Jones talked forcefully about her own background and how the DGA's relevance early in her career seemed far away. "I was a filmmaker and a lawyer in New York working on projects with budgets far below what I assumed the DGA would cover," Jones said. "But over the past few years I've seen the Guild make a huge difference in my life; from protecting my creative rights to tracking down residuals that were owed to me from making a film under a Guild contract. Every DGA director in this room can tell you about a residual check showing up at their door when they least expected it and most needed it."
When Jones announced that the Guild had led the charge to provide same-sex health benefits, the filmmakers burst into spontaneous applause. "Those benefits have meant a lot to my spouse and me and our family over the last 15 years," she noted.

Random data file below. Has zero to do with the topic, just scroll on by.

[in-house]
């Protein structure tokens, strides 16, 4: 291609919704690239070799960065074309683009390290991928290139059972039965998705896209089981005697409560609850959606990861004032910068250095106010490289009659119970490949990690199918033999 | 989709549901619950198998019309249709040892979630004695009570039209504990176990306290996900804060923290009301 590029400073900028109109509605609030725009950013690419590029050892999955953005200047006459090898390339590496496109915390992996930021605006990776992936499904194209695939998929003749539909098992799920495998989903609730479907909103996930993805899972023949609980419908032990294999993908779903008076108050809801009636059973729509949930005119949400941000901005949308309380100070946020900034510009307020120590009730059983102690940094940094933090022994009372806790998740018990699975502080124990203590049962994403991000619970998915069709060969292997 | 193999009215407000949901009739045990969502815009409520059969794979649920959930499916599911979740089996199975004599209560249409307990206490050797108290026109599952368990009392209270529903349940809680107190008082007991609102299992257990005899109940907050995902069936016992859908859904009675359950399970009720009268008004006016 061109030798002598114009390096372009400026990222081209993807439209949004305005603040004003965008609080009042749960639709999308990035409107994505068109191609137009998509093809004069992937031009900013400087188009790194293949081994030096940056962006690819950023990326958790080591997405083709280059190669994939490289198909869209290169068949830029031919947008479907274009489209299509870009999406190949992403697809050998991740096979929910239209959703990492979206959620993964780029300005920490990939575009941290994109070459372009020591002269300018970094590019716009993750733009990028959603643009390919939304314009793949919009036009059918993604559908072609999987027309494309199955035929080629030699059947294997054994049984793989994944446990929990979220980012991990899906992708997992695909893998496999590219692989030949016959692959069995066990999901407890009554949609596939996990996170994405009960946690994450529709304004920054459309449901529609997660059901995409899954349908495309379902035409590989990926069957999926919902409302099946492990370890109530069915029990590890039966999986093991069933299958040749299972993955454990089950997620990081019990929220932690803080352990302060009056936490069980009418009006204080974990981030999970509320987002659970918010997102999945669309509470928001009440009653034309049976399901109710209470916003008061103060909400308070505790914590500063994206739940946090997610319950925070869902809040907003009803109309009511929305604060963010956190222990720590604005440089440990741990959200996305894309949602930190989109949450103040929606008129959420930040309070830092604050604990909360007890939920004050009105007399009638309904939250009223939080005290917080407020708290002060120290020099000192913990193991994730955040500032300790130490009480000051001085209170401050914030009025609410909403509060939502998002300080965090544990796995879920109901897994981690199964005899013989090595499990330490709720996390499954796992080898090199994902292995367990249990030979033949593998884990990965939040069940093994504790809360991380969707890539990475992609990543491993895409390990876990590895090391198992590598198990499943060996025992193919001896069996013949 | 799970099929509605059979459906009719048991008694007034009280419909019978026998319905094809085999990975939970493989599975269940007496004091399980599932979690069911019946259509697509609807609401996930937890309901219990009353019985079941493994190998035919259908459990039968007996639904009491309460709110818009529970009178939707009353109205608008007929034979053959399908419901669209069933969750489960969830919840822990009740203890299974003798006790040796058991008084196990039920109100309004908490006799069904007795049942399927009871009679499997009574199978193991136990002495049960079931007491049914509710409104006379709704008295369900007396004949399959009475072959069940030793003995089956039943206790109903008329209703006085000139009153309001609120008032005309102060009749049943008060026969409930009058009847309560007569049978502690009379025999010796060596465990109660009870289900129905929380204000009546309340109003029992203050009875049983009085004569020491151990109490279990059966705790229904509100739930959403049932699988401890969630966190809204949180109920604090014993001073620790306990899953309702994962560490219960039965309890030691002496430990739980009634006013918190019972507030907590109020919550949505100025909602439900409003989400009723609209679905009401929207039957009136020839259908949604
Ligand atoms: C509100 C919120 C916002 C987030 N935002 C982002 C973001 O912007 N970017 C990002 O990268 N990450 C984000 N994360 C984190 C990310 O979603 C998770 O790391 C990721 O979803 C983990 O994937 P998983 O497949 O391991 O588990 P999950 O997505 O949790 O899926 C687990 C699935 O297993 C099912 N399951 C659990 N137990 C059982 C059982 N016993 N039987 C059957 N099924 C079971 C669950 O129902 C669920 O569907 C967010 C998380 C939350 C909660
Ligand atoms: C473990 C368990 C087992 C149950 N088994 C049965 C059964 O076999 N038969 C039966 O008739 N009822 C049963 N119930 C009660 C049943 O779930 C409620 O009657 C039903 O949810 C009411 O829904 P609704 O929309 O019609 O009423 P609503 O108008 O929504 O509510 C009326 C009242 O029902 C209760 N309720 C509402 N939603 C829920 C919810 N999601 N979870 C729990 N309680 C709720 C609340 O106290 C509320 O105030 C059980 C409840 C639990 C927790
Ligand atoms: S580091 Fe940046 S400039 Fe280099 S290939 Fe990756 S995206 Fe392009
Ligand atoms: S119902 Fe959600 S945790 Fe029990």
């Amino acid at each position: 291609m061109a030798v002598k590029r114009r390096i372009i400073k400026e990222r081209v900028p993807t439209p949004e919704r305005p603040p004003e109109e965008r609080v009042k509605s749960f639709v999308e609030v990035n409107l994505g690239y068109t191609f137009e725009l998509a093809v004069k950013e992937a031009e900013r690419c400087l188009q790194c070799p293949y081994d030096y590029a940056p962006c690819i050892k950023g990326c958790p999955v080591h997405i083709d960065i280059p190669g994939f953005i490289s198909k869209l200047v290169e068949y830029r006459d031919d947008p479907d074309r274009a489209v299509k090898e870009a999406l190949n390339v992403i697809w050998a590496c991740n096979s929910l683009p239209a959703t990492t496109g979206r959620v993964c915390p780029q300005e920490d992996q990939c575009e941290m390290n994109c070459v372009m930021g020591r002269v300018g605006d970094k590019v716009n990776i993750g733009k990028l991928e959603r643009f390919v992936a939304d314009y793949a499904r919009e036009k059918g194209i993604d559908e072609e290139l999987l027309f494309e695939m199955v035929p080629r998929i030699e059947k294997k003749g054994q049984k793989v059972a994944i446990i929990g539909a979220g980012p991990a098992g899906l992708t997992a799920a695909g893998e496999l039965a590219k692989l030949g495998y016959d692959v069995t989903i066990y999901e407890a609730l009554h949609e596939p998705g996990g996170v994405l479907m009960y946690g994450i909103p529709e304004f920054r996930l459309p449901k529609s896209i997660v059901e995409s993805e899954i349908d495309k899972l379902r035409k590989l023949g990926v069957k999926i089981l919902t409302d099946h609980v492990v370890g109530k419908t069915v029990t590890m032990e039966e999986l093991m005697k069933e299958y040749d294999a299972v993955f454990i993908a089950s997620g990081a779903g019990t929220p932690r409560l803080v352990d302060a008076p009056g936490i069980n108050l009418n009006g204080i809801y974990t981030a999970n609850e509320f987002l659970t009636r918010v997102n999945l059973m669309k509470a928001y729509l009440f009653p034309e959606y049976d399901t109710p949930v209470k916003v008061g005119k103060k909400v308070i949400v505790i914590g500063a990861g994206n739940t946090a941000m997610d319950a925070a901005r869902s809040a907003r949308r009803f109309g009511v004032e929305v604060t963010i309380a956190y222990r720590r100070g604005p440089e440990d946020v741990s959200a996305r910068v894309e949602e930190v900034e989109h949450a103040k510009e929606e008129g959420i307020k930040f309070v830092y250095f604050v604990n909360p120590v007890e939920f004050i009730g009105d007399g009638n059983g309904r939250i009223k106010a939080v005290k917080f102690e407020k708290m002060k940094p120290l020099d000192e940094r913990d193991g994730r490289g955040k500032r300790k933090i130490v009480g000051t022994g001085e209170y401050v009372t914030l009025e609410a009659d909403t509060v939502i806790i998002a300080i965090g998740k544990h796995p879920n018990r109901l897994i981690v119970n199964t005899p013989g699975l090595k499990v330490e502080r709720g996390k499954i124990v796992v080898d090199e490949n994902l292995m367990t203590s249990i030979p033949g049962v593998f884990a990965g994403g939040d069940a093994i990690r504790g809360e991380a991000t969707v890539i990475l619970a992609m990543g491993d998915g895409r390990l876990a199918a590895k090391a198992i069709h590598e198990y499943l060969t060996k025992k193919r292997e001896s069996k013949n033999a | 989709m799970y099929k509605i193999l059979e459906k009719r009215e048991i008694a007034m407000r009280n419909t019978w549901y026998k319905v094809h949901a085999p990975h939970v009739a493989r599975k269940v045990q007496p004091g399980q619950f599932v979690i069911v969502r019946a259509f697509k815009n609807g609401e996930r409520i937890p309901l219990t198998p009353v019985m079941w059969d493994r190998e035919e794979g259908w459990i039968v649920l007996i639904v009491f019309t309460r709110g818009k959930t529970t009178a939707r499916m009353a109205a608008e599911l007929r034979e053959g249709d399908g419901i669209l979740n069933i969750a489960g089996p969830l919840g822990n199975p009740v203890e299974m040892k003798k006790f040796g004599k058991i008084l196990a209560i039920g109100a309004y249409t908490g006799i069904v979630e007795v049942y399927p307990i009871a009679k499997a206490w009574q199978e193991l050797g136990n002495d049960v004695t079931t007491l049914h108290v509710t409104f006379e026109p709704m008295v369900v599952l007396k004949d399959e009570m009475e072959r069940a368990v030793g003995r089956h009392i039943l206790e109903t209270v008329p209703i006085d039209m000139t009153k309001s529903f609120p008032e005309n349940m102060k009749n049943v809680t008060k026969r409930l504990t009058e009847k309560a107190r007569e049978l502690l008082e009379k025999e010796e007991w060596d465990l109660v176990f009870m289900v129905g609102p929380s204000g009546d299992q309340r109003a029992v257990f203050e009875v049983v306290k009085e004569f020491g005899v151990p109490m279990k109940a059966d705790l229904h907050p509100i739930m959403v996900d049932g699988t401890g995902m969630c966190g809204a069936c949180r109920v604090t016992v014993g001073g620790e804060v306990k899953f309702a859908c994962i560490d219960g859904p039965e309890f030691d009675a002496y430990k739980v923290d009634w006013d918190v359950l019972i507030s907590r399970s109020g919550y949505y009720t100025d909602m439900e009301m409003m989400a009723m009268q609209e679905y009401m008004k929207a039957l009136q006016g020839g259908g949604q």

David Moreton was equally effective as Jones in conveying Guild pride. He ticked off the landmark points of his resume, beginning with the Outfest hit, Edge of Seventeen, which launched his career and membership in the Guild.
"It was really a dream come true to join the DGA," Moreton said. "It was this professional stamp of approval and I felt like I had achieved a major goal in my life." Moreton talked about his latest film, Testosterone [playing in Outfest this year]. "It was shot in Argentina and was made under the Guild's low-budget agreement. It was a very flexible situation where they waived the 1st AD requirement because we weren't able to find someone who spoke fluent enough Spanish, with the time and money we had," Moreton said. "When we returned to Los Angeles for a week of shooting, we used a DGA 1st AD named George Bamber, who had worked on large budget movies. He was invaluable in getting the film completed. The DGA and Outfest are both fantastic organizations," Moreton said. "They're all about a like-minded community of filmmakers who truly want to help each other out."